Insider terminology can make energy contracts confusing and difficult to grasp. However, since the contract creates financial and operational obligations for your company; you should always know the impact of what you’re signing. Energy supply contracts not only identify price, building lists, and payment structure, but also provide instruction for a number of “what if” scenarios.
- What if I sell a building? Every contract has an Early Termination Fee (ETF). If you know a building will be sold during the contract term, exclude the building or ensure the new owner can assume the contract. Alternatively, a short-term and well-timed fixed rate could add value by lowering operating costs before the sale.
- What if there’s a large change in energy usage at a building? Energy contracts can contain provisions that impose penalties when usage changes outside of a specified range, such as due to efficiency upgrades, installation of new equipment or a period when the account will be off line.
- What happens upon contract expiration? Most energy supply contracts typically continue indefinitely with the supplier after a contract expires, but the rate and terms post-expiration can be hidden and unpredictable. These post-expiration terms should, at least, be made clear to you. In practice, you and your broker or consultant should be developing a new plan for renewal months ahead of expiration.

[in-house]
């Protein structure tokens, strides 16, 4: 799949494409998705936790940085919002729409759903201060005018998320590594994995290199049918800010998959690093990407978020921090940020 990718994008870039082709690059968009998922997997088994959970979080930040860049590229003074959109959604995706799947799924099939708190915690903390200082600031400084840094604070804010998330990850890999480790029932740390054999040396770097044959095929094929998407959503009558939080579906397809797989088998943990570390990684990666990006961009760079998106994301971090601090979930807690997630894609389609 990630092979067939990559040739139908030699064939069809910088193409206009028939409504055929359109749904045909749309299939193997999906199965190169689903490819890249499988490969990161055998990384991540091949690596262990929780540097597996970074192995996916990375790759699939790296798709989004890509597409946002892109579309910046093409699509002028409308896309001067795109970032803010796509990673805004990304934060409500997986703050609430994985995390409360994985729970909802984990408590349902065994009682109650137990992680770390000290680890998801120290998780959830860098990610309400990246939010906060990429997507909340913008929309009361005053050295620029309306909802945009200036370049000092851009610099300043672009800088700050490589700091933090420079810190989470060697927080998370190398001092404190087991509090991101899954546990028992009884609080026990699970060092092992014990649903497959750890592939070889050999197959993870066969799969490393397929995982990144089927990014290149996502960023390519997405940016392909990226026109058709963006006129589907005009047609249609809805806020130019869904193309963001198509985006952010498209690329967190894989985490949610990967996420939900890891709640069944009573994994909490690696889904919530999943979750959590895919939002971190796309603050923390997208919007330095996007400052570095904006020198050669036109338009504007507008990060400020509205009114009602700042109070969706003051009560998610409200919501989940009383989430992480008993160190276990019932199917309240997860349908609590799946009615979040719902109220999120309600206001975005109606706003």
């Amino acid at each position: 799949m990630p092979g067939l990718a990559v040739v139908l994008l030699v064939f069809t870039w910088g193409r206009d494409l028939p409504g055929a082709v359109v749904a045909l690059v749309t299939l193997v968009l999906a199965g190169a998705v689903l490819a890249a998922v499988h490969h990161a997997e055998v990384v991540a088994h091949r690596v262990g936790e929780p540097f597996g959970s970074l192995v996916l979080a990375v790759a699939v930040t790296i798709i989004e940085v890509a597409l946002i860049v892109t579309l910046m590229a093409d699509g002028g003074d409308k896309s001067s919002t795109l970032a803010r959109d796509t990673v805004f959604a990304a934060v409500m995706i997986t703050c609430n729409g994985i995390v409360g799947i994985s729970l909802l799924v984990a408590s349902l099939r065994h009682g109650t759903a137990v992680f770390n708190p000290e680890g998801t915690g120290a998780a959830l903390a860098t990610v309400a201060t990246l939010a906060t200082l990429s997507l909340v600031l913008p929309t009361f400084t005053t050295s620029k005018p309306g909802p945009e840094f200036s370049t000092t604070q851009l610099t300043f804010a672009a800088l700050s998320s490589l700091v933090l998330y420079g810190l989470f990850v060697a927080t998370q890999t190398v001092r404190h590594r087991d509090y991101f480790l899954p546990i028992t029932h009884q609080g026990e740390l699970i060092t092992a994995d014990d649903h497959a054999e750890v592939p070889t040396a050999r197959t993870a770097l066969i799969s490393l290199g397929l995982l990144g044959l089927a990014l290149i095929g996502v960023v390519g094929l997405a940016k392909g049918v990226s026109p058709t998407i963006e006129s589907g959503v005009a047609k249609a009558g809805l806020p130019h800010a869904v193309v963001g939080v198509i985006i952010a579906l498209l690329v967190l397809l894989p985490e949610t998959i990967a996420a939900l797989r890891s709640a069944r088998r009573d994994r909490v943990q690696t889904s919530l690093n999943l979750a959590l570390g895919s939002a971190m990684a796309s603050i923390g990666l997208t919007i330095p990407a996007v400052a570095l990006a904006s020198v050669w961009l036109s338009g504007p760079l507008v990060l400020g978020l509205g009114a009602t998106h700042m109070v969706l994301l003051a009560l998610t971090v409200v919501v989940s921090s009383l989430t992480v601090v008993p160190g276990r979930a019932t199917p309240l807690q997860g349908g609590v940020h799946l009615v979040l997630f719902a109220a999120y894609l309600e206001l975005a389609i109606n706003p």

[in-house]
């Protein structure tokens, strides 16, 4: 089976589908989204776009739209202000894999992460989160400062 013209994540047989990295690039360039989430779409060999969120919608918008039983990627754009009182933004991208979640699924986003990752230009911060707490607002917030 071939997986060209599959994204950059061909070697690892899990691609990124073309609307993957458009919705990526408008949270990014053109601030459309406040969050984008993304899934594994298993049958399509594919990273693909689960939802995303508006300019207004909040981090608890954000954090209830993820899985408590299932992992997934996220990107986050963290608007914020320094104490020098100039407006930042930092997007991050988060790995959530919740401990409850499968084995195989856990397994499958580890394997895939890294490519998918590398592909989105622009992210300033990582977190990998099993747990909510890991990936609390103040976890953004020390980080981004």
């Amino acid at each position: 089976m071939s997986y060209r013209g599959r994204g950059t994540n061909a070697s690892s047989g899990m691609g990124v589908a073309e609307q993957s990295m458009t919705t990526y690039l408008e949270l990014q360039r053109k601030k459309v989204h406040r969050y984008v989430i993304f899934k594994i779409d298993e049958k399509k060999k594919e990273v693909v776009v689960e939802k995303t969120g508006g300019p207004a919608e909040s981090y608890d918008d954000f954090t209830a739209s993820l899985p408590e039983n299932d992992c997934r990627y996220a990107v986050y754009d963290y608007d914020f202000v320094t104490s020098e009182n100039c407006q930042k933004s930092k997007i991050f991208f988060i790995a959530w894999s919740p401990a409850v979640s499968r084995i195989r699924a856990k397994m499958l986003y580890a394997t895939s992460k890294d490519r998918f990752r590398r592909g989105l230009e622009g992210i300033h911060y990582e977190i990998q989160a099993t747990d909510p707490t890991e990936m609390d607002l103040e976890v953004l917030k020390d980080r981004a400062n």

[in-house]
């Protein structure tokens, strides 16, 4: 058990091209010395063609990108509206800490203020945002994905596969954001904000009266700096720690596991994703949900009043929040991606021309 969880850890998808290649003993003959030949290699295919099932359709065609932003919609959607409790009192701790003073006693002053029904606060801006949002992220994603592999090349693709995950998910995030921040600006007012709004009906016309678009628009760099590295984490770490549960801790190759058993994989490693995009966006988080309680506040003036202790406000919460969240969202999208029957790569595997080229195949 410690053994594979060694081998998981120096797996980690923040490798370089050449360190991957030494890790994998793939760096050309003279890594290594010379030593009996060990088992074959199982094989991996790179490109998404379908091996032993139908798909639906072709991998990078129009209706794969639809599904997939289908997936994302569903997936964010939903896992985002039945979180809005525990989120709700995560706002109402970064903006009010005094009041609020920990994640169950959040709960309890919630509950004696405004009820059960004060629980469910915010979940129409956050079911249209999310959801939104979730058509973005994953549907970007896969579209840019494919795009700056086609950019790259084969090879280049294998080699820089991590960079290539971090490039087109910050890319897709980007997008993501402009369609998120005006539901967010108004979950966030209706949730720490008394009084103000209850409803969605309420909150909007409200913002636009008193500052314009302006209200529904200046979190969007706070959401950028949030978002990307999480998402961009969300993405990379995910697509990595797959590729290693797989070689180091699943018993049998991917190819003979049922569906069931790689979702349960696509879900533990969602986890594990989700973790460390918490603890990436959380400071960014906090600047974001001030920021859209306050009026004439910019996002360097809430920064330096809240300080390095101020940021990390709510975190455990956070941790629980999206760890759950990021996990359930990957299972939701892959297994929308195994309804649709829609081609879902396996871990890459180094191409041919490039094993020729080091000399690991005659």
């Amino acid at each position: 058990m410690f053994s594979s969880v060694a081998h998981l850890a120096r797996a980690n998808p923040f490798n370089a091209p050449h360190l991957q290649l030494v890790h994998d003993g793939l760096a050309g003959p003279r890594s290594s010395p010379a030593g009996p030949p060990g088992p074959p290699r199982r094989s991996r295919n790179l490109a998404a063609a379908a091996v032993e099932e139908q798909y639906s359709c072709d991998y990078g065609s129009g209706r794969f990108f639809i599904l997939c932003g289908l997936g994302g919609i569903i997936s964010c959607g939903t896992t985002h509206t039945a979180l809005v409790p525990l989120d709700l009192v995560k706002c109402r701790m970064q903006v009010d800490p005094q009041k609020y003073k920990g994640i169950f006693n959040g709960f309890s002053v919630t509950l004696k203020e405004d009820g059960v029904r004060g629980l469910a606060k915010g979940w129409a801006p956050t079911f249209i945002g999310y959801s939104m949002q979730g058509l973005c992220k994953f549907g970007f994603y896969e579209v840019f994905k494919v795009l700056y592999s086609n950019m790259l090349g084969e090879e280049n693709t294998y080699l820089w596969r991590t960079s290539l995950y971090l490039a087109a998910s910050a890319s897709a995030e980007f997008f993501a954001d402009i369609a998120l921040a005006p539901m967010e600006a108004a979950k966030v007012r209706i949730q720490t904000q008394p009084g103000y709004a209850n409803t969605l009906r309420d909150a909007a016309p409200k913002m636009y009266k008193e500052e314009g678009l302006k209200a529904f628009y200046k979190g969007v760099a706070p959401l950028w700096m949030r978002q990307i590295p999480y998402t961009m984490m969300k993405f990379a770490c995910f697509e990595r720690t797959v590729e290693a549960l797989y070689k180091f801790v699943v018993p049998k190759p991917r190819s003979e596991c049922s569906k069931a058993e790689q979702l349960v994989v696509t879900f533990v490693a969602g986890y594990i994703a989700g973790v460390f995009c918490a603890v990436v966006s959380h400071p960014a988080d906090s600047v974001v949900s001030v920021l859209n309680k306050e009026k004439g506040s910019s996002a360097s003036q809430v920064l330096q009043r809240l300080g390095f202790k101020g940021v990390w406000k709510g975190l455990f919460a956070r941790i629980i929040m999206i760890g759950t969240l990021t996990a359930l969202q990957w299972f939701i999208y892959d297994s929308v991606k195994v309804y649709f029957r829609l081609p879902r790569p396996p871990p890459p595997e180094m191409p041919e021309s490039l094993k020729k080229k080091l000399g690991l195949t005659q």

- Which accounts are included? As obvious as this sounds, it very often it isn’t clear. A contract addendum should include account numbers, service address, rate class and annual usage.
- What is the swing or bandwidth? In the cold winters of 2014 and 2015, many Northeast retail energy buyers were hurt with high usages and extra charges. Having a negotiated “swing provision” provides insurance that the supplier will provide the correct amount of energy at the agreed upon rate structure.
Avoid Racing to the Bottom